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Foreign press: Protests force Gov’t to repeal emergency ordinance

The Romanian Government on Saturday gave in under the pressure of mass popular protests and announced it would repeal the emergency ordinance amending the Criminal Code and the Criminal Procedure Code, an ordinance that generated protests whose scale was unprecedented since the fall of communism, AFP, EFE and Reuters informed.

The Government thus hopes to allay the anger of hundreds of thousands of Romanians who took to the streets every day asking for the repeal of the decree that the Government adopted on Tuesday without Parliament’s approval.

The protesters, many of whom are also asking for the resignation of the Government sworn in a month ago, promised to remain mobilised and to continue the protests. On Saturday, more than 300,000 persons, according to the press, took to the streets in over 70 cities across the country, for the fifth consecutive evening, Reuters informed.

On Sunday, “we will urgently hold a Government meeting to repeal this ordinance,” Premier Sorin Grindeanu announced, stating that he does not want “to divide Romania” with this criminal law reform that would have significantly lowered the sentences for abuse of power and would have set a minimum ceiling of RON 200,000 (EUR 44,000) for the financial damages related to abuse of power.

The crowds protesting outside the Government building in Bucharest cheered when hearing the announcement.

Protests drew around 200,000 people across Romania every day, a record since the fall of communism in this country of 20 million people which has experienced numerous political turbulences in recent decades.

Centre-right President Klaus Iohannis, in open conflict with the Government, welcomed “an important step toward normalisation.”

Prior to that, on Saturday, Social Democratic Party (PSD) President Liviu Dragnea had admitted the need to find a solution to the crisis.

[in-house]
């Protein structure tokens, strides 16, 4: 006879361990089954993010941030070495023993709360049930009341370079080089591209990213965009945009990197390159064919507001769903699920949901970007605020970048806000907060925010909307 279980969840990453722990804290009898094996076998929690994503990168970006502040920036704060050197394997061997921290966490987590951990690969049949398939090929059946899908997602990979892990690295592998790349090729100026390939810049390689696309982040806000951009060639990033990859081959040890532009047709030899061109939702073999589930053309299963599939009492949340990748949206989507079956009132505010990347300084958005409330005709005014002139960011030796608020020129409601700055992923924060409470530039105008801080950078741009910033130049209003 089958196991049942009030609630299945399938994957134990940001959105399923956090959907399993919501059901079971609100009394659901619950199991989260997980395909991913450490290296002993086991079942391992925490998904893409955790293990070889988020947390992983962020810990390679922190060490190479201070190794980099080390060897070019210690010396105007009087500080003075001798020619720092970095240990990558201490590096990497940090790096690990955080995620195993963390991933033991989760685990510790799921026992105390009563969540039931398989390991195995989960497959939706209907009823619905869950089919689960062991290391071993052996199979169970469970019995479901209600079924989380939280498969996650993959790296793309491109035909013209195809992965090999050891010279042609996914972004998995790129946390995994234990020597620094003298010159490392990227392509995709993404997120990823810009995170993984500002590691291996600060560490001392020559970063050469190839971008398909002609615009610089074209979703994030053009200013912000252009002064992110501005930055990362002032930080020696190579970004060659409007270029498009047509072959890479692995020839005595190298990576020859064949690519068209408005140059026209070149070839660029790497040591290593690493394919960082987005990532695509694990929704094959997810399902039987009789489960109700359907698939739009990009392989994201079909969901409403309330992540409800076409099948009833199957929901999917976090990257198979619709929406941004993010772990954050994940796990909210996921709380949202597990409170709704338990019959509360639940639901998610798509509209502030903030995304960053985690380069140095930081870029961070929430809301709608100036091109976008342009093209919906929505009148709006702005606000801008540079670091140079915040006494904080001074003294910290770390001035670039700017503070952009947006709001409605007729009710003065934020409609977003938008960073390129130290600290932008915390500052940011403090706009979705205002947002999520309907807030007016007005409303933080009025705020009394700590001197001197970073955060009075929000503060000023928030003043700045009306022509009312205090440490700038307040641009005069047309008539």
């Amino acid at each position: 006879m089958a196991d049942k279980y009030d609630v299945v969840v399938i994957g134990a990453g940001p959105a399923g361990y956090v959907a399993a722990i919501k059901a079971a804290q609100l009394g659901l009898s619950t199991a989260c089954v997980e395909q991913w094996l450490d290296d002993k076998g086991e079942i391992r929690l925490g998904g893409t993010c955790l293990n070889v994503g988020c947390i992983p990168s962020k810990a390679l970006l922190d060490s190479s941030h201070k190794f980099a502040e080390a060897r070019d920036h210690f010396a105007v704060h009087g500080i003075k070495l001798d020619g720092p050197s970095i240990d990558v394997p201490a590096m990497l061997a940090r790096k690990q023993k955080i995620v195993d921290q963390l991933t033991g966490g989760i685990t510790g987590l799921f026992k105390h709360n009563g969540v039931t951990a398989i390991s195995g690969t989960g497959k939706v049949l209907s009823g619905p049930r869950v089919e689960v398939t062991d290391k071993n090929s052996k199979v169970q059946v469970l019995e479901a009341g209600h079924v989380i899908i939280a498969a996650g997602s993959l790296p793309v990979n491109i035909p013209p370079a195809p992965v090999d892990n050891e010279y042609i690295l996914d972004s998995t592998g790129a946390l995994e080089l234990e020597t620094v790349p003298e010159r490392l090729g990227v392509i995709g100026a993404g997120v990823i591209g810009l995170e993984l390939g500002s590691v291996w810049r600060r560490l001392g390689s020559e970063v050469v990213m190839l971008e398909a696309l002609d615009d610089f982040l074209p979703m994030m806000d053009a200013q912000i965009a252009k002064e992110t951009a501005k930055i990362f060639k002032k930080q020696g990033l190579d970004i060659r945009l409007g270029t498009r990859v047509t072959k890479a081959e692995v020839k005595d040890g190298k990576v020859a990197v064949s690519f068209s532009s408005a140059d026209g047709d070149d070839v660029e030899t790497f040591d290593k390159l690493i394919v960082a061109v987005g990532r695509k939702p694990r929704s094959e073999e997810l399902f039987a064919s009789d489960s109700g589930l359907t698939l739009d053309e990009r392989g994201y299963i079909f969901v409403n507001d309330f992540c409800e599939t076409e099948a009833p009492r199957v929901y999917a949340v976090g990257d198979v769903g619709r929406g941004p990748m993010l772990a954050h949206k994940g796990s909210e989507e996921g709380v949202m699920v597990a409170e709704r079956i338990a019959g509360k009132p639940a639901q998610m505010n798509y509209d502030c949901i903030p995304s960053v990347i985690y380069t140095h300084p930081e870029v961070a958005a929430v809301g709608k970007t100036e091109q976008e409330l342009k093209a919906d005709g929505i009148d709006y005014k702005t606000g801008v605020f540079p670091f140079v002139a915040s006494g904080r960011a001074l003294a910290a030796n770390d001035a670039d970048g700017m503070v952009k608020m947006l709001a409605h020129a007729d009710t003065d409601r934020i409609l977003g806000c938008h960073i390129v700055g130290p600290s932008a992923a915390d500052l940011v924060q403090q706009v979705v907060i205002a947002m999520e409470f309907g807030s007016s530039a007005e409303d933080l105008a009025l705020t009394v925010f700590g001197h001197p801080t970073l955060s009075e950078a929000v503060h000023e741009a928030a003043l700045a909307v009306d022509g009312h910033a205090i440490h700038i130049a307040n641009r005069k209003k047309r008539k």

The Premier reiterated that the Government’s motivation was to set the Criminal Code in line with the Constitution. Likewise, the Government also claimed that it wanted to address the prison overcrowding issue.

A new bill will be drafted and sent to Parliament, after talks with the Opposition, EFE writes. The bill will no longer include the RON 200,000 ceiling for abuse of power, Sorin Grindeanu pointed out.

An emergency ordinance sparked fears it would obstruct the anticorruption fight at a time when, under the pressure of the EU and of highly-assertive magistrates, hundreds of embezzlement cases have been opened in recent years in Romania, marking a turning point for the country’s judiciary.

The Government was accused of seeking to solve the legal problems of the PSD leader, who is currently on trial in a case concerning fictitious employments. The European Commission and the U.S. State Department have expressed their concern in this sense. In an unusual overture, the embassies of the United States, Canada, Germany, France, the Netherlands and Belgium published on Wednesday a joint statement in which they expressed their “deep concern” following the adoption of this ordinance which “undermines” progress in the fight against corruption and, according to Reuters, undermines Romania’s international reputation and partnerships in the EU and NATO.

Liviu Dragnea, having already received a two-year suspended prison sentence in another case, rejected the allegations that he would be one of the beneficiaries of the emergency ordinance, blaming a misinformation campaign.

On the other hand, the Government sent to Parliament this week a bill on the pardoning of 2,500 convicts, with some convicted officials being among them, which also drew criticism.

Driven away out of office at the end of 2015 by anti-corruption protests, but triumphally elected in last December’s legislative elections, PSD – constantly at the centre of political life after the fall of communism – was particularly hard-hit by National Anticorruption Directorate (DNA) investigations, accusing the latter of engaging in a witch-hunt, AFP informs.

On Sunday, hundreds of thousands of people from all over the country were expected in Bucharest to take part in the protest in Victoriei Square, where the seat of Government is located, EFE informs.

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